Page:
Victoria Kahn’s Rhetoric, Prudence, and Skepticism in the Renaissance is well worth the read for anyone interested in the topic of political theology, virtue ethics, or the Renaissance and Reformation more broadly. She describes the nature of Renaissance concepts of prudence and rhetoric and its importance for the debate between Erasmus and Luther on the freedom of the will. Kahn explains:
Whereas the classical orator was trained to argue in utramque partem, that is, on both sides of a question, in any particular case he argued on one side or the other. But when the Renaissance humanist adopted the Aristotelian and Ciceronian rhetorical skills, he was not constrained by the same immediate concerns as is the orator in the forum or the law court. As a result he could actually present both cases and, in so doing, persuade the reader not to any specific action, but to the exercising of the prudential judgment that is required for all actions […] The distinction between deliberative and demonstrative rhetoric breaks down in the works of Quattrocento humanists not only because epideictic can be viewed as urging course of action, but also because the deliberation involved in reading is itself understood as a form of the deliberation that leads to action. The Renaissance humanists thus go beyond their mentors in conceiving of literature not only as the cause and effect of prudence and right action (i.e., the writer is presumed to be prudent and to inspire prudence in others), but as a form of prudence itself. Rhetoric here is not primarily conceived of in terms of style or ornament, but in terms of its capacity to exemplify and encourage the activity of practical reasoning.1
Coluccio Salutati is a prime example of one who made use of this sort of rhetoric of prudence. Kahn elaborates:
In the Trecento Coluccio Salutati, chancellor of Florence from 1375 to 1406, is particularly eloquent on this point. In his early letter in praise of Petrarch, he argues that moral philosophy is inseparable from rhetoric (Ep. 1.179-80) not only because both are concerned with the practical realm of human affairs, but because it is in language that this moral dimension is most fully realized: language raises man above the animals and enables him to create a consensus and community, and language allows for the persuasion of the will to action. Accordingly, the poet and the orator do not perform a merely aesthetic function; rather, the aesthetic dimension is the precondition of the political.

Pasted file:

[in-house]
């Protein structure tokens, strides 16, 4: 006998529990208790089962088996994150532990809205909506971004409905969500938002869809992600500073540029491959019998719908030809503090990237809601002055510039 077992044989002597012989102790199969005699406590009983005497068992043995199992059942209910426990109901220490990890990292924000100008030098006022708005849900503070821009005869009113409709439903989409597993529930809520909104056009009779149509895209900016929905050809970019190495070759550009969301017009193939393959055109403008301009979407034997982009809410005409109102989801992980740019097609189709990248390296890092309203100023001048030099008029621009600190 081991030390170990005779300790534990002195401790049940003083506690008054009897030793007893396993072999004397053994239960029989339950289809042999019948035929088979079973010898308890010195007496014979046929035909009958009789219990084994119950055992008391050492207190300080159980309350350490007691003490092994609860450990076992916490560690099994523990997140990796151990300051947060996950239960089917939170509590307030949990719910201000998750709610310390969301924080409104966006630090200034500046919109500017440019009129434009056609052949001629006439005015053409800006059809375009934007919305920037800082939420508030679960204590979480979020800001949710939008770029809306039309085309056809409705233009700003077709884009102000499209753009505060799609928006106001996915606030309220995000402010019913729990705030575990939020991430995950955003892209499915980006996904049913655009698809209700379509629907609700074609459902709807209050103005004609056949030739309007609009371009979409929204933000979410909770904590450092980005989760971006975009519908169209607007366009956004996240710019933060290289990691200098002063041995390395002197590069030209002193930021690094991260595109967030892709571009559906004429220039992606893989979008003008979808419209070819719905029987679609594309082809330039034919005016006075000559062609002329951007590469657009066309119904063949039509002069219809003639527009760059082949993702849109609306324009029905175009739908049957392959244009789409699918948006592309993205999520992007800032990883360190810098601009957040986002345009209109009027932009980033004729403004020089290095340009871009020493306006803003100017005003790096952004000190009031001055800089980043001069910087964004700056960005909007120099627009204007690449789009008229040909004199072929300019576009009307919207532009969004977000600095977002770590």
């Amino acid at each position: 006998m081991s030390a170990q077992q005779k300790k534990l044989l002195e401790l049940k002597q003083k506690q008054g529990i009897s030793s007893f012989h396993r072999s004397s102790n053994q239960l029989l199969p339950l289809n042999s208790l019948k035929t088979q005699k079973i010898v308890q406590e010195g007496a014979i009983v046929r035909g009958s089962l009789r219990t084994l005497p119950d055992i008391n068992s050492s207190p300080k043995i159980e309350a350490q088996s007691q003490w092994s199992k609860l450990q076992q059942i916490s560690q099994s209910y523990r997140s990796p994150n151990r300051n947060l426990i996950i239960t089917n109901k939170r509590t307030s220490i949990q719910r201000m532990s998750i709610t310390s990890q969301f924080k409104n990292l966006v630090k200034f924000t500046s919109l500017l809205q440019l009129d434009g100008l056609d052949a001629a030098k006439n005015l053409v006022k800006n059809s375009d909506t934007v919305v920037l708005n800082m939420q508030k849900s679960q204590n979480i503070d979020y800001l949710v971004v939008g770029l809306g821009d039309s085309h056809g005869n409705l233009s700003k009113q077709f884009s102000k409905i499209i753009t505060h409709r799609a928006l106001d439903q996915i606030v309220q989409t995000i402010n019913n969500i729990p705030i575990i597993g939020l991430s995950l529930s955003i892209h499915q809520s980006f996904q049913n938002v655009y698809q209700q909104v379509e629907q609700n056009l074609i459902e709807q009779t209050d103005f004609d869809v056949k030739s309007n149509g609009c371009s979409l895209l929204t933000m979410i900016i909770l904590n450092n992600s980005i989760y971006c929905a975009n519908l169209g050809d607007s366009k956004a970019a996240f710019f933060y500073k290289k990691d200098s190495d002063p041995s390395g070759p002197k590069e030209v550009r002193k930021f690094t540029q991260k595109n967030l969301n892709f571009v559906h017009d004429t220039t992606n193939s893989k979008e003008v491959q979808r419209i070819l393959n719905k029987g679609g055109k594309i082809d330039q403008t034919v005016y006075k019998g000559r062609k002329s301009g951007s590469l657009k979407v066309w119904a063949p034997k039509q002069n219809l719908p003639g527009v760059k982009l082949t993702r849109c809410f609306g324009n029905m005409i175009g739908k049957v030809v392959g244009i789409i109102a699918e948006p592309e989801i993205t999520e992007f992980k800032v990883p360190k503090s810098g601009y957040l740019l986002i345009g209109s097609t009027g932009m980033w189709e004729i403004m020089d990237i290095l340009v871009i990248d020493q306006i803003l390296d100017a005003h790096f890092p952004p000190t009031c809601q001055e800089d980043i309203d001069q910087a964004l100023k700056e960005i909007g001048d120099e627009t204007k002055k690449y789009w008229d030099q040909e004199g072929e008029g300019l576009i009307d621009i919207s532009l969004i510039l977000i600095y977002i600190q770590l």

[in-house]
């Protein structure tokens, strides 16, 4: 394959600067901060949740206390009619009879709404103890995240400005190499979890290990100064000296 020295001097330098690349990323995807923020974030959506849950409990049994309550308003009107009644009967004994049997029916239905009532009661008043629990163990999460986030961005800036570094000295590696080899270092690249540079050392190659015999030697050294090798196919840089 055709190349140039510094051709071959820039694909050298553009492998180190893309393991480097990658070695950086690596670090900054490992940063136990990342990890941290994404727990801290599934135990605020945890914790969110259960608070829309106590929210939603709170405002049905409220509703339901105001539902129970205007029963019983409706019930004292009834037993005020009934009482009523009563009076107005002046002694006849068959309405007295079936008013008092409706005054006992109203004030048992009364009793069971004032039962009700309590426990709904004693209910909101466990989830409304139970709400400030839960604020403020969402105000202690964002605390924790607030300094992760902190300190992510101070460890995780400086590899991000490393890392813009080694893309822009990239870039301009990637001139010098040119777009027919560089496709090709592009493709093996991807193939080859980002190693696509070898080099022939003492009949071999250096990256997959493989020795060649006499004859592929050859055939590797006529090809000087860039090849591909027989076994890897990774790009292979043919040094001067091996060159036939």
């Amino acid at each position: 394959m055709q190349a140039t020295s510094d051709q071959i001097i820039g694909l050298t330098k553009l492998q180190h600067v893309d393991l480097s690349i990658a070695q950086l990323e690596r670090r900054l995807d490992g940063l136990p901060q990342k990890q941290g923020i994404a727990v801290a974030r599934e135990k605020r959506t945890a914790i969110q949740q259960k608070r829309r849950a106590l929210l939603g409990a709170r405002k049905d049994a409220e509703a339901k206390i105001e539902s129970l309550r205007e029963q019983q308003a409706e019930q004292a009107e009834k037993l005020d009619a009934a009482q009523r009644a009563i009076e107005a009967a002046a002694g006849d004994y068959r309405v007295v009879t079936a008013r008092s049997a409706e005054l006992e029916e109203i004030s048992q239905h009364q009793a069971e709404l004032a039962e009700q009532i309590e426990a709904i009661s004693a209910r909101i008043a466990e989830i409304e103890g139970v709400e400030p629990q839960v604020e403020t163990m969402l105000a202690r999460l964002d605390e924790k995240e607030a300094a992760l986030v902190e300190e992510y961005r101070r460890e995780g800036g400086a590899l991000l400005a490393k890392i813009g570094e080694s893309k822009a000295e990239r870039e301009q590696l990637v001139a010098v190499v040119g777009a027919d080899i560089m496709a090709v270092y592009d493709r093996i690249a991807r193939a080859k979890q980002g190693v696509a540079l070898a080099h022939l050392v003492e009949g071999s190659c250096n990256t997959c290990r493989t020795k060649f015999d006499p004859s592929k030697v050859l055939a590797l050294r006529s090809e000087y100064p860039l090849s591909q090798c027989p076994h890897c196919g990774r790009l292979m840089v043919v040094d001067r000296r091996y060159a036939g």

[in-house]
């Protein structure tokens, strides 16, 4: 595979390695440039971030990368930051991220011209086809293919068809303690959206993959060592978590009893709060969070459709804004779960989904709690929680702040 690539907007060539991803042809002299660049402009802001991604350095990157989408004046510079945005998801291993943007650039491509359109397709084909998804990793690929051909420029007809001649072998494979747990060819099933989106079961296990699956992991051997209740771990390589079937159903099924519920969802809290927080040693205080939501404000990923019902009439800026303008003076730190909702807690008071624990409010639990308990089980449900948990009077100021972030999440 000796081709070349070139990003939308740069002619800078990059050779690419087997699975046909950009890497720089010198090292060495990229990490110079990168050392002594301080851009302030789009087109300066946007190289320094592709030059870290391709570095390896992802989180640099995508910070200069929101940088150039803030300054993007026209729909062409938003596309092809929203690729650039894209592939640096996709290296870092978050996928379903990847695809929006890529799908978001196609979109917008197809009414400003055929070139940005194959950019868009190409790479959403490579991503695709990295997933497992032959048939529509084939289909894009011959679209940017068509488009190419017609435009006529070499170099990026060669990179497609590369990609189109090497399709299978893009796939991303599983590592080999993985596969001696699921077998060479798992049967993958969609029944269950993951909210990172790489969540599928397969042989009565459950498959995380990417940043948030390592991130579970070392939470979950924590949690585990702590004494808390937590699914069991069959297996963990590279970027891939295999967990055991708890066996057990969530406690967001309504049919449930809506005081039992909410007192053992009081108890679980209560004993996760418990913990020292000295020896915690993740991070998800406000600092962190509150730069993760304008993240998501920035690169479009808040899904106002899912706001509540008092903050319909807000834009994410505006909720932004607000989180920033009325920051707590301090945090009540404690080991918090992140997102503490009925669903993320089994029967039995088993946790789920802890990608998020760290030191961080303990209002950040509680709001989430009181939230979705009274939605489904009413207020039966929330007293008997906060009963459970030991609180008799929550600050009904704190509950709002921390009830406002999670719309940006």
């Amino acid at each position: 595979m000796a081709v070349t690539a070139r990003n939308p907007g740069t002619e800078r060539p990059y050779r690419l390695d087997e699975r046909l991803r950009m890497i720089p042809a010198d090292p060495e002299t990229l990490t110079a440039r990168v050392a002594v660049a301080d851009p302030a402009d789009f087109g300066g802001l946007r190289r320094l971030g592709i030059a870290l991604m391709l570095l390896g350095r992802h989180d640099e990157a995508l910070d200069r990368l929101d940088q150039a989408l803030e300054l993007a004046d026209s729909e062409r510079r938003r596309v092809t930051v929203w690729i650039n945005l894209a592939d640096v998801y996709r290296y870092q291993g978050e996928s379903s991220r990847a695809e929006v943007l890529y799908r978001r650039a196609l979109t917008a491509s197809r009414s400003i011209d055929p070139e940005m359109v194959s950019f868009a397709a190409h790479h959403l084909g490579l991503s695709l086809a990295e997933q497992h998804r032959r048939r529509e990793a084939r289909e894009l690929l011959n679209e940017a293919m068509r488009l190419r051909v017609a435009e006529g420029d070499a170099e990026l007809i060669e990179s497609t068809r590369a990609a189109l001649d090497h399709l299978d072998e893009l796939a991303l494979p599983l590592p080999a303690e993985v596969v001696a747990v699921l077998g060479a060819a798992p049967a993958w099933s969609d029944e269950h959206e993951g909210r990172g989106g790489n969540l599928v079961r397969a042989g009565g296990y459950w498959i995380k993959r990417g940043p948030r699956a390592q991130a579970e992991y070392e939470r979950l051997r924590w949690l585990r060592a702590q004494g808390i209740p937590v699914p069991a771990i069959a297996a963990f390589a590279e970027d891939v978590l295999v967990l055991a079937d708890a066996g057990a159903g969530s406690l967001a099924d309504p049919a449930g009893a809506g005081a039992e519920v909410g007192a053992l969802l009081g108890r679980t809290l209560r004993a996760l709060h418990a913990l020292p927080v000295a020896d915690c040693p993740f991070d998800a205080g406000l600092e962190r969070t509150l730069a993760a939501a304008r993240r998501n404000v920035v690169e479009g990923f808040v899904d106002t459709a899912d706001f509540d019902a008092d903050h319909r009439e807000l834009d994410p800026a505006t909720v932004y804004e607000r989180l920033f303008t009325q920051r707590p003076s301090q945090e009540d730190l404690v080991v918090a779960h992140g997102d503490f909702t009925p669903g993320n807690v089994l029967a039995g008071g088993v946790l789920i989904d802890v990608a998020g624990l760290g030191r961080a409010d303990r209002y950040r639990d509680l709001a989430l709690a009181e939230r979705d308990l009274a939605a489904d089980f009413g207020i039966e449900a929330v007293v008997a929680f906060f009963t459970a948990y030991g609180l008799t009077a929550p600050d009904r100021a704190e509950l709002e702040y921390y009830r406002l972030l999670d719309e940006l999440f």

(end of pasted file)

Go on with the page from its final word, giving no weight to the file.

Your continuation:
The humanist concept of the inseparability of rhetoric and prudence played a crucial role in the debate between Erasmus and Martin Luther on the freedom of the will. Luther sees Erasmus’s use of rhetorical prudence to persuade the reader to come to their own conclusion regarding the freedom of the will as a form of skepticism. Luther argues:
That prudence of yours makes you veer about, determined not to commit yourself to either side, but to pass safely between Scylla and Charybdis; with the result that, finding yourself battered and buffeted by the waves in the midst of the sea, you assert everything you deny and deny everything you assert.2
Luther uses the familiar metaphor of Scylla and Charybdis to argue that Erasmus has not “hit the mark” or found the “golden mean” as Aristotle would put it, but has in fact turned prudence into the excess of recklessness in judgment. This is the case, Luther believes, because the freedom of the will is not an indifferent matter to be left open to the judgment of the interpreter but is essential to the Gospel, “since on it both knowledge of oneself and the knowledge and glory of God quite vitally depend.”3This does not mean, however, that Luther thought persuasion a futile task or that he rejected prudence. As Kahn argues, Luther and Erasmus actually used similar methods:
[B]oth Erasmus and Luther are concerned with redefining the notions of persuasion and debate as they are commonly understood. Just as Erasmus engages in a skeptical effort to suspend argument by means of argument, so Luther has his own way of doing away with the conditions of legitimate disagreement. Whereas Erasmus separates the authority of Scripture from the reader’s grasp of its meaning, Luther refers the reader to a principle of interpretive authority so transcendent that it is immanent. Although God is obscure to human knowledge, he argues, the meaning of His Scripture is perfectly accessible to man.4
- Victoria Kahn, Rhetoric, Prudence, and Skepticism in the Renaissance, (Ithaca: Cornell University Press, 1985.), 39.
- Luther, The Bondage of the Will, in Luther and Erasmus: Free Will and Salvation, translated and edited by Gordon S. Rupp and Philipp S. Watson, (Philadelphia: Westminster Press, 1969), 115.
- Luther, Ibid., 117.
- Kahn, Ibid., 99.